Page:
Minimize specifics and gory details. Shooters are motivated by infamy for their actions as much as by infamy for themselves. Details of the event also help other troubled minds turn abstract frustrations into concrete fantasies. There should be no play-by-play and no descriptions of the shooter's clothes, words, mannerisms or weaponry.

No photos or videos of the event. Images, like the security camera photos of the armed Columbine shooters, can become iconic and even go viral. Just this year, the FBI foolishly released images of the Navy Yard shooter in action.

Finally, journalists and public figures must remove the dark aura of mystery shrouding mass killings and create a new script about them.

Talk about the victims but minimize images of grieving families.
Reports should shift attention away from the shooters without magnifying the horrified reactions that perpetrators hope to achieve.

Decrease the saturation. Return the smaller shootings to the realm of local coverage and decrease the amount of reporting on the rest. Unsettling as it sounds, treating these acts as more ordinary crimes could actually make them less ordinary.
Sadly, in these days of 24-hour news channels and social media, it is probably impossible to get the media to change their coverage. And it would take just one network or outlet to decide to publish all of this to break any agreement that journalists made. But I would like to see the media challenged as they're in the midst of their saturation coverage of Parkland to address what their own role is in planting the seeds for a copycat murderer someday down the road.

And there is some precedent for the media to decline to publicize some information.
Even in the U.S., with our fierce commitment to a free and open press, there are precedents for voluntary media restrictions. Courts and journalists usually recognize an overriding public interest in protecting the privacy of sexual assault victims and minors involved in crimes, and sometimes even the reputations of the accused. Safety, too, can trump the public right to know. Few media outlets would publish the instructions for making a bomb. Promulgating the template for rampage shootings is in similar need of restriction.

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Jonah Goldberg is skeptical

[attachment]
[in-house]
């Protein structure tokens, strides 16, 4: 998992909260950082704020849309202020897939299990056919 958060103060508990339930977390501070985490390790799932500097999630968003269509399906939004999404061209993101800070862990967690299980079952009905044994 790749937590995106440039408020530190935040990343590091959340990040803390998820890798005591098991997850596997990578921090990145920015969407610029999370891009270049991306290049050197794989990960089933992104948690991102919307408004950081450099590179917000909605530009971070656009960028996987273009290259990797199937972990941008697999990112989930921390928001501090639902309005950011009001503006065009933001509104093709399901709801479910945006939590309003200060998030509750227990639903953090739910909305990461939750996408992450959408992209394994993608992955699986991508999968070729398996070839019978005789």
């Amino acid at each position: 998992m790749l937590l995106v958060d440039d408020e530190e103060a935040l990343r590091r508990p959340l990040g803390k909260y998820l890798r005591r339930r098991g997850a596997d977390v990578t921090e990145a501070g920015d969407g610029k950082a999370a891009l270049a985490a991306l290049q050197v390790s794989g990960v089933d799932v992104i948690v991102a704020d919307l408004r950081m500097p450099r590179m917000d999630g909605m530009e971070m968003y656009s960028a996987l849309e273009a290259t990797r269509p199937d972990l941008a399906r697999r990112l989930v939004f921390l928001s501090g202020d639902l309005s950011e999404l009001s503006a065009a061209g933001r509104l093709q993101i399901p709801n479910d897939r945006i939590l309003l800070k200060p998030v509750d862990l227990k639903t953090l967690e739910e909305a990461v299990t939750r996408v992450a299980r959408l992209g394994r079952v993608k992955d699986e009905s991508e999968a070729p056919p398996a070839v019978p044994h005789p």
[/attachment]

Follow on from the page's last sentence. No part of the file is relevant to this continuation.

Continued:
that Donald Trump could hide some big plot of colluding with Russia. The guy just can't keep his mouth shut. He can't keep off of Twitter even when he's demonstrably harming himself with his incessant tweets. So Goldberg's judgment of Trump's character helps him to reject the idea that there was some big collusion plot with the Russians to steal the election.
It is President Trump’s character that leads me to think he didn’t do it, at least not in a way the impeachment-hungry mob hopes he did.

Oh, I think he’s morally capable of having done it. As a candidate he publicly called on the Russians to (further) hack Hillary Clinton’s server and release the missing emails. He is the one member of his administration incapable of condemning Russian president Vladimir Putin or his regime. Indeed, his instincts are to hail Putin’s “leadership.”

Nor do I think Trump surrounded himself during the campaign with people who would have talked him out of collusion (save for then-senator Jeff Sessions). Saying that his former campaign manager, Paul Manafort, is not overly scrupulous would be a mind-bending understatement. And Trump’s son Don Jr. has already admitted a) that he met with a Russian emissary and b) that he didn’t care where anti-Clinton dirt came from.

But while they may have been willing to coordinate with the Kremlin, I’m not at all certain they would have been able to pull it off — and keep it a secret. Everything we know about the Trump campaign is that it was a shambolic moveable feast of warring egos, relentless leaks, and summary firings. But we’re supposed to believe that everyone maintained total secrecy about Russian collusion?

More implausible, we’re supposed to believe that Trump has never let it slip, in private or public? The man admitted he fired FBI director James Comey to thwart the Russia investigation. Indeed, his blunders are what invited the investigation in the first place.
So that's some defense of Trump - he's too much of a blowhard to pull off some big conspiracy and keep it secret.

Seth Siegel, the author of Let There Be Water: Israel's Solution for a Water-Starved World writes today in he WSJ reports on how South Africa is suffering a terrible drought, but they're refusing help from the one country in the world that had figured out how to get water for its people because that country is Israel.
Even before Israel declared statehood in 1948, its leaders focused on water security as closely as they did military preparedness. Mostly desert, Israel would need adequate water to thrive. In the decades since, the country has developed an apolitical, technocratic form of water governance.

Conservation is taught from kindergarten. Market pricing of water encourages everyone to waste nothing. Sensitive prices have driven innovation. Israelis helped create desalination, drip irrigation and the specialized reuse of treated wastewater in agriculture. Although Israel is in the fifth year of a drought, today its citizens can reliably count on abundant water.

Cape Town is another story. Its reservoirs began receding more than two years ago. This problem turned into a crisis because of subsidy-distorted water pricing, inefficient irrigation, and a lack of desalination facilities and a long-term plan. In 2016 officials from Israel’s Foreign Ministry recognized the problem and alerted national, provincial and local governments in South Africa. Israel has trained water technicians in more than 100 countries, and it offered to bring in desalination experts to help South Africa.